State funeral planned for Seychelles' first president as tributes pour in

General |Author: Patsy Athanase and Betymie Bonnelame | January 9, 2017, Monday @ 16:15| 7826 views

Seychelles first President James Mancham. (James Mancham)

(Seychelles News Agency) - Seychelles' first president, James Mancham, who passed away on Sunday, will receive a state funeral on Thursday, authorities have announced.

Mancham, 77, who died in his sleep at his residence at Glacis-Sur-Mer, will lie in state at the Palais de Sports, a sports complex on the outskirts of Victoria, Seychelles’ capital, followed by a private ceremony at State House.

The funeral service will be held at the Cathedral of the Immaculate Conception in Victoria. Mancham's body will be laid to rest in the State House Cemetery.

Since the announcement of Mancham’s death on Sunday, messages of condolences have poured in.

Former President James Michel has expressed his deepest sorrow and regret on the passing away of the founding President of Seychelles, whom he called ‘Jimmy’ in a letter to Mancham’s wife, Catherine.

“Jimmy was a world statesman, a philosopher, a writer and a poet whose commitment and tireless contribution to the promotion of world peace, progress and reconciliation found resonance on the international scene and in Seychelles,” said Michel.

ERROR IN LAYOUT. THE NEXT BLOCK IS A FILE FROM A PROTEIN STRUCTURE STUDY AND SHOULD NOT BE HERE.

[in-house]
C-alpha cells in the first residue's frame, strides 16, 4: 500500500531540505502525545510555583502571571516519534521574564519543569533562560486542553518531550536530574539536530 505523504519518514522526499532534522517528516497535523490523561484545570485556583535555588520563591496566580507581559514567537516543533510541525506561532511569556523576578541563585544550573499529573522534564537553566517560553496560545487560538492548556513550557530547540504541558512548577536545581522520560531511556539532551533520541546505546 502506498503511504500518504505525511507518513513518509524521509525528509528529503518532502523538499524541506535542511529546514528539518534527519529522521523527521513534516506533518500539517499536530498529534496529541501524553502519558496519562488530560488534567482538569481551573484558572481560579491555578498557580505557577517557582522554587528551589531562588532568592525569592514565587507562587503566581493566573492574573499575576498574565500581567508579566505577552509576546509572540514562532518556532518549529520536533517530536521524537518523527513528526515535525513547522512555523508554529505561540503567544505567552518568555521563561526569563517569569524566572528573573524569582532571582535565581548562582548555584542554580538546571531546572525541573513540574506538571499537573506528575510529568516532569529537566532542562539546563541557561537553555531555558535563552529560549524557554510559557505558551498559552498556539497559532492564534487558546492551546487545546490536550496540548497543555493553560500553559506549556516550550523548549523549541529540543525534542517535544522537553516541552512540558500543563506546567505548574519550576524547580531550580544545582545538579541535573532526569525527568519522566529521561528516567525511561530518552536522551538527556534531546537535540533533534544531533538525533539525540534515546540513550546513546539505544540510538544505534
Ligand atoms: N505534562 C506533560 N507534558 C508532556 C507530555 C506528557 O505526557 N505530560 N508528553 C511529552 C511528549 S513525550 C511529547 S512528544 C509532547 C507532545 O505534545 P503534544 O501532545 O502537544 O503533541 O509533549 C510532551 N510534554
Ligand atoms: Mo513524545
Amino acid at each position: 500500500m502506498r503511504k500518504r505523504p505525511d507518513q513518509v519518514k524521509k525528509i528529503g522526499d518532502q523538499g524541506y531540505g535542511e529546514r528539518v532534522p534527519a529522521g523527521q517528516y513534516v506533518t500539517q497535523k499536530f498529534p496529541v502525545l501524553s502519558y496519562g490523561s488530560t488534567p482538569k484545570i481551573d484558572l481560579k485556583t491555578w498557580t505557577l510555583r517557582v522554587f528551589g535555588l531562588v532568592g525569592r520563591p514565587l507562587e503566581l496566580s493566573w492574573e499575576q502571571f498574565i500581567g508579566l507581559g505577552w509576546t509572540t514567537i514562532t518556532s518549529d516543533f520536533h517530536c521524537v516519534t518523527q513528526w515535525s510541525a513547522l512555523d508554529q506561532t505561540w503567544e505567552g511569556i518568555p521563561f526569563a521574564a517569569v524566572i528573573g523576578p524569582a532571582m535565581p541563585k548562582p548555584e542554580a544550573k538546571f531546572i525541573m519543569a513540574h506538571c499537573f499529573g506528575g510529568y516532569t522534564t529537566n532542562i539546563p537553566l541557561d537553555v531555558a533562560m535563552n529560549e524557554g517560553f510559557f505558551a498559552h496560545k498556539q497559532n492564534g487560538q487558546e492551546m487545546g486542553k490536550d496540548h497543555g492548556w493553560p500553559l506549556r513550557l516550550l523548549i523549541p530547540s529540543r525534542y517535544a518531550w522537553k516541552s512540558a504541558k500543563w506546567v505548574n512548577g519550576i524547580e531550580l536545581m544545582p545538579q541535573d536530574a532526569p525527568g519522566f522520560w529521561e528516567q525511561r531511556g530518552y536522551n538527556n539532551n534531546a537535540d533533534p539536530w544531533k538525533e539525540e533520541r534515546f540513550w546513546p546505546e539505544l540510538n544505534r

He added that Mancham was a pillar of the contemporary history of Seychelles, a group of 115 islands in the western Indian Ocean, and a central figure of the country’s return to multi-party democracy.

“He was a true apostle of peace, national unity and reconciliation, and his achievements, vision and endeavours in that sense will remain his enduring legacy,” Michel said.

The leader of the opposition in the National Assembly, Wavel Ramkalawan, in his message, said Seychelles is saying goodbye to a leader who helped shape our modern history.

Ramkalawan said Mancham will be respected as the man who led Seychelles through the important phases to full independence. 

“I respect him as the first president of our republic, and I am sure that had he been given the chance to serve out his term of office, our country would have taken a different road where unity, peace and democracy would have been the norms,” said  Ramkalawan.